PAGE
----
In December 2010, Iran introduced an ambitious energy subsidy reform that combined large price increases for fuel with generous cash transfers. This column explains the key lesson: that despite severe flaws in the programme’s implementation, it is possible to reduce the distortions caused by cheap energy and offer citizens a minimum basic income that is not excessively harmful to work incentives.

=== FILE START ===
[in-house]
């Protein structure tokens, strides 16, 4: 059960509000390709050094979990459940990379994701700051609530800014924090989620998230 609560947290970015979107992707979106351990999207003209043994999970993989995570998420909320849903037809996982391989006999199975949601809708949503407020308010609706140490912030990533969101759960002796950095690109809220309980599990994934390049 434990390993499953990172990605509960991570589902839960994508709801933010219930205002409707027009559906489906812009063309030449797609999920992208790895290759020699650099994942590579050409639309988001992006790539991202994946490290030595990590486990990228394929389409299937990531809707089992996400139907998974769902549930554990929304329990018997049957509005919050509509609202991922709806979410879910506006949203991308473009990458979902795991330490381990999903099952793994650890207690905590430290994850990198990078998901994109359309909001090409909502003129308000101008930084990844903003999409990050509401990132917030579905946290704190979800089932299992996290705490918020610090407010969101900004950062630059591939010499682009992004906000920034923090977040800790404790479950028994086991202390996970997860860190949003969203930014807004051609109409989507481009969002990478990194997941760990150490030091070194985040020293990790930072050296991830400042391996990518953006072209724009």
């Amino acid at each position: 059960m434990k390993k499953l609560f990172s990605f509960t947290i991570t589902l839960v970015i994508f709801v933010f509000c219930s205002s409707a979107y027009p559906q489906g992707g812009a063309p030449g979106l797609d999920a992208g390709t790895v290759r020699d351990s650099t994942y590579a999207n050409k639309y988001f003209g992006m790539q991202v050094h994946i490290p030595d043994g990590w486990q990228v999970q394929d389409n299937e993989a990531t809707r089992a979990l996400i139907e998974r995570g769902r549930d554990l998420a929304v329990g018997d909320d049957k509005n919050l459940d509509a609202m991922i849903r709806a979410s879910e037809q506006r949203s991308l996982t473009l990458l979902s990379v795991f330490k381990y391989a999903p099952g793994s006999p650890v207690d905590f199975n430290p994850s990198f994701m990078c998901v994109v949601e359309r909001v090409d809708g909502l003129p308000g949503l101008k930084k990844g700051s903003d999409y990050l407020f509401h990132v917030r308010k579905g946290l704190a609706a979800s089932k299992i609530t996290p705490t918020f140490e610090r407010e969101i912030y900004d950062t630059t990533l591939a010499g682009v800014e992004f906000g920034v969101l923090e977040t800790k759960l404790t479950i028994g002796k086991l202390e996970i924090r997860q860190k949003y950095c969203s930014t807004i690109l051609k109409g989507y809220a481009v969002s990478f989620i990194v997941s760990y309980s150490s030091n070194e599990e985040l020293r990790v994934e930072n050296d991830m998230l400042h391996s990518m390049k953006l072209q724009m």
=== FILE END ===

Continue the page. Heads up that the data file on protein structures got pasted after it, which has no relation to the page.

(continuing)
Djavad Salehi-IsfahaniVirginia Polytechnic Institute and State University
Djavad Salehi-Isfahani is Professor of Economics at Virginia Tech. His research focuses on topics related to Development Economics, Labor Economics and Economics of Energy. He received his PhD. in Economics from Harvard University. He is an ERF Research Fellow.